Ampaire’s Second Electric Eel Sets Record

Dean Sigler Electric Powerplants, Hybrid Aircraft, Sustainable Aviation Leave a Comment

There are now two Ampaire electric EELs* flying, courtesy of Ampaire Aviation.  The second test vehicle recently set a world record, staying in the air for two hours and 32 minutes, covering 341 miles at an average speed of “around 135 mph.” A six-seat Cessna 337 “Skymaster,” the “push-pull” twin has been modified by Ampaire “with an electric motor in the nose and traditional [internal] combustion engine in the rear.  The paired powerplants act as a parallel hybrid, both electric and ICE units providing thrust simultaneously. Ampaire flew an electric-and-gas-powered Cessna 337 this year. With assistance from Ikhana, a modification and conversion specialist,  Ampaire replaced the 337’s rear engine (which drives a pusher prop) with an electric propulsion system, leaving …

Greeting the New Year with Hope

Dean Sigler Announcements, Sky Taxis, Sustainable Aviation Leave a Comment

Two Videos to Ponder We’re not there yet, in the land of flying cars and even motorcycles.  But we do have some pretty good images of where we are and where we might be headed.   CNBC produced some pretty thoughtful and well-researched pieces on a major problem plaguing all of us who live within bumper distance of one another – and some plausible solutions.  Both videos touch on urban air mobility. How Much Do Traffic Jams Cost the U. S. Economy? Gridlock, traffic jams and delay – they all frustrate us daily if we live in a big city.  They take away from family time, pollute the air, and drive us to distraction.  This video ends with an optimistic take …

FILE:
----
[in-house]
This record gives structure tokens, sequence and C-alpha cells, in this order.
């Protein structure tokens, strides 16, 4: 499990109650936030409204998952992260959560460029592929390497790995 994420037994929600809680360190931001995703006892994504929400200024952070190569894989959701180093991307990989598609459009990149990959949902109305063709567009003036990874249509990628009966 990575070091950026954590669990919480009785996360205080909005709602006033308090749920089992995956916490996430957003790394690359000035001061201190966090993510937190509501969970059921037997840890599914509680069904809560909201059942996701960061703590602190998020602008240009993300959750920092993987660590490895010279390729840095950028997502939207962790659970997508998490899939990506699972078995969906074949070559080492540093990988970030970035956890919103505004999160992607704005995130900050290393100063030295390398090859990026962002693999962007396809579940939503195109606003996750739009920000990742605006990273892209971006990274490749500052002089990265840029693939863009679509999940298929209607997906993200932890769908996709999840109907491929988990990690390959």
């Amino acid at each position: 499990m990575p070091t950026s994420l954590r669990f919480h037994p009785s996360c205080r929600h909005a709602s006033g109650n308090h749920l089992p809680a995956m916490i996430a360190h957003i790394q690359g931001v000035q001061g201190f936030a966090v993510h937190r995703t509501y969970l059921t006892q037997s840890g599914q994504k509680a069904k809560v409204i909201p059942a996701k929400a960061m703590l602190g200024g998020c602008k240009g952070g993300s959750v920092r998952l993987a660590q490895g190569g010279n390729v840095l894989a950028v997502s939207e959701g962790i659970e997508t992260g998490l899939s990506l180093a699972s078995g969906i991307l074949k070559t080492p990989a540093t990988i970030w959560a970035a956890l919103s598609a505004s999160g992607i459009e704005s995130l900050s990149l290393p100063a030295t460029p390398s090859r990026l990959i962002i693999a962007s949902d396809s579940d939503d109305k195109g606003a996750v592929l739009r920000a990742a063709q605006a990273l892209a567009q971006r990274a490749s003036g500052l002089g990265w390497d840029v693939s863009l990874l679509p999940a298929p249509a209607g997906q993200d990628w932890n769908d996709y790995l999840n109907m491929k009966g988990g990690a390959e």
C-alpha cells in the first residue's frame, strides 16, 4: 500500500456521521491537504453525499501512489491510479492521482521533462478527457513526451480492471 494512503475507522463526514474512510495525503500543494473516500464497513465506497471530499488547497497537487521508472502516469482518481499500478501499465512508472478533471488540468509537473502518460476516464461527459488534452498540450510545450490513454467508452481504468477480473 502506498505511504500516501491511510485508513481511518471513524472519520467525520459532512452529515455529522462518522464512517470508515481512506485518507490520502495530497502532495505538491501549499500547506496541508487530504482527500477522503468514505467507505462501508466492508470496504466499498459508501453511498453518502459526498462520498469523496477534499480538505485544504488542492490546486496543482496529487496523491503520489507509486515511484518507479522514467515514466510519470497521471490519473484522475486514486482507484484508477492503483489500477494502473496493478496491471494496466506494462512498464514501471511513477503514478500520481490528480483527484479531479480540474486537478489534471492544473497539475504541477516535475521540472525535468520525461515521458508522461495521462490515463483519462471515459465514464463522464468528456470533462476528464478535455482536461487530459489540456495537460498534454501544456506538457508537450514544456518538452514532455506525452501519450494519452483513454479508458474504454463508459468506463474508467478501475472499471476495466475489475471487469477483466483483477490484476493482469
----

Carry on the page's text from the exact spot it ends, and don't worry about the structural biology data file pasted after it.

Dante AeroNautical Distributes Power

Dean Sigler Electric Powerplants, Hybrid Aircraft, Solar Power, Sustainable Aviation Leave a Comment

In a dramatic rendering, Dante AeroNautical shows its DAX-19, a regional airliner that will distribute power along its wings, much like NASA’s X-57 Maxwell.  Dante describes the craft as representing, “The regional electric air travel of the future.” (In Dante’s web site, the triangle in place of the conventional “a” is the alchemical symbol for fire, or a clever marketing type’s attempt to draw our attention.) Helmut Penner, writing in Cockpit magazine, gives us the following: “Typically, small airlines make their aircraft purchases from major manufacturers, including the still-young Spanish low-cost airline Voltea, which operates 14 A319s and 17 Boeing 717s. But now [the company] is aiming for an ambitious project with the Dante AeroNautical, which is also based in …

A L.E.A.P. Forward for Electro.Aero

Dean Sigler Batteries, Electric Powerplants, Sustainable Aviation Leave a Comment